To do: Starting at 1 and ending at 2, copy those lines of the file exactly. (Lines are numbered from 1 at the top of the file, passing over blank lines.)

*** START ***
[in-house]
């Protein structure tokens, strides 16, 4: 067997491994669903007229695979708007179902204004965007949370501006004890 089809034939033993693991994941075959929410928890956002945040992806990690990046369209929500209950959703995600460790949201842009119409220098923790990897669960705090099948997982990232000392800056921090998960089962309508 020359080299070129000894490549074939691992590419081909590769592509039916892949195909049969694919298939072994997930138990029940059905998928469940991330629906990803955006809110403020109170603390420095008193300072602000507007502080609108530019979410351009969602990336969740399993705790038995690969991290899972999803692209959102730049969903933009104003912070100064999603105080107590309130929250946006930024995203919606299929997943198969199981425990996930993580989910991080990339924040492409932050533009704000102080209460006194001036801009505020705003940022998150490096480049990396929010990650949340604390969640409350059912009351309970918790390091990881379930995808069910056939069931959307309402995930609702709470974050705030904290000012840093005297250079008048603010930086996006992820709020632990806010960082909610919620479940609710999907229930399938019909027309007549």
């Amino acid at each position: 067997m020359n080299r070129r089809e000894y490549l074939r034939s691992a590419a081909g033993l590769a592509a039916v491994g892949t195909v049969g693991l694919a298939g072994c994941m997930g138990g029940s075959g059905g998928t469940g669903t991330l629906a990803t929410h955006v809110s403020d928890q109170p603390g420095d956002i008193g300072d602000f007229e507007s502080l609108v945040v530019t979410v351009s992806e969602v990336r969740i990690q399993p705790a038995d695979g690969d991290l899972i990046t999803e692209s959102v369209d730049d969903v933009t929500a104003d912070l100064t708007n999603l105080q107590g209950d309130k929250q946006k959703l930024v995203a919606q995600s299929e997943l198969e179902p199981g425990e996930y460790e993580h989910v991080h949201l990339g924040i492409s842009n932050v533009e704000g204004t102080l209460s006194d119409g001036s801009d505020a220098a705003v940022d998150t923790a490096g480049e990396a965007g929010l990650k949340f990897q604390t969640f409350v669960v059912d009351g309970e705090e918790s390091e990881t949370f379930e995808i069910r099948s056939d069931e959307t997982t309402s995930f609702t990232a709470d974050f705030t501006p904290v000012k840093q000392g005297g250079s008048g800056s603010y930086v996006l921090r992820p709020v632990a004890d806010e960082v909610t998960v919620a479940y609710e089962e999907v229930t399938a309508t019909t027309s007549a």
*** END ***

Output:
[in-house]
């Protein structure tokens, strides 16, 4: 067997491994669903007229695979708007179902204004965007949370501006004890 089809034939033993693991994941075959929410928890956002945040992806990690990046369209929500209950959703995600460790949201842009119409220098923790990897669960705090099948997982990232000392800056921090998960089962309508 020359080299070129000894490549074939691992590419081909590769592509039916892949195909049969694919298939072994997930138990029940059905998928469940991330629906990803955006809110403020109170603390420095008193300072602000507007502080609108530019979410351009969602990336969740399993705790038995690969991290899972999803692209959102730049969903933009104003912070100064999603105080107590309130929250946006930024995203919606299929997943198969199981425990996930993580989910991080990339924040492409932050533009704000102080209460006194001036801009505020705003940022998150490096480049990396929010990650949340604390969640409350059912009351309970918790390091990881379930995808069910056939069931959307309402995930609702709470974050705030904290000012840093005297250079008048603010930086996006992820709020632990806010960082909610919620479940609710999907229930399938019909027309007549």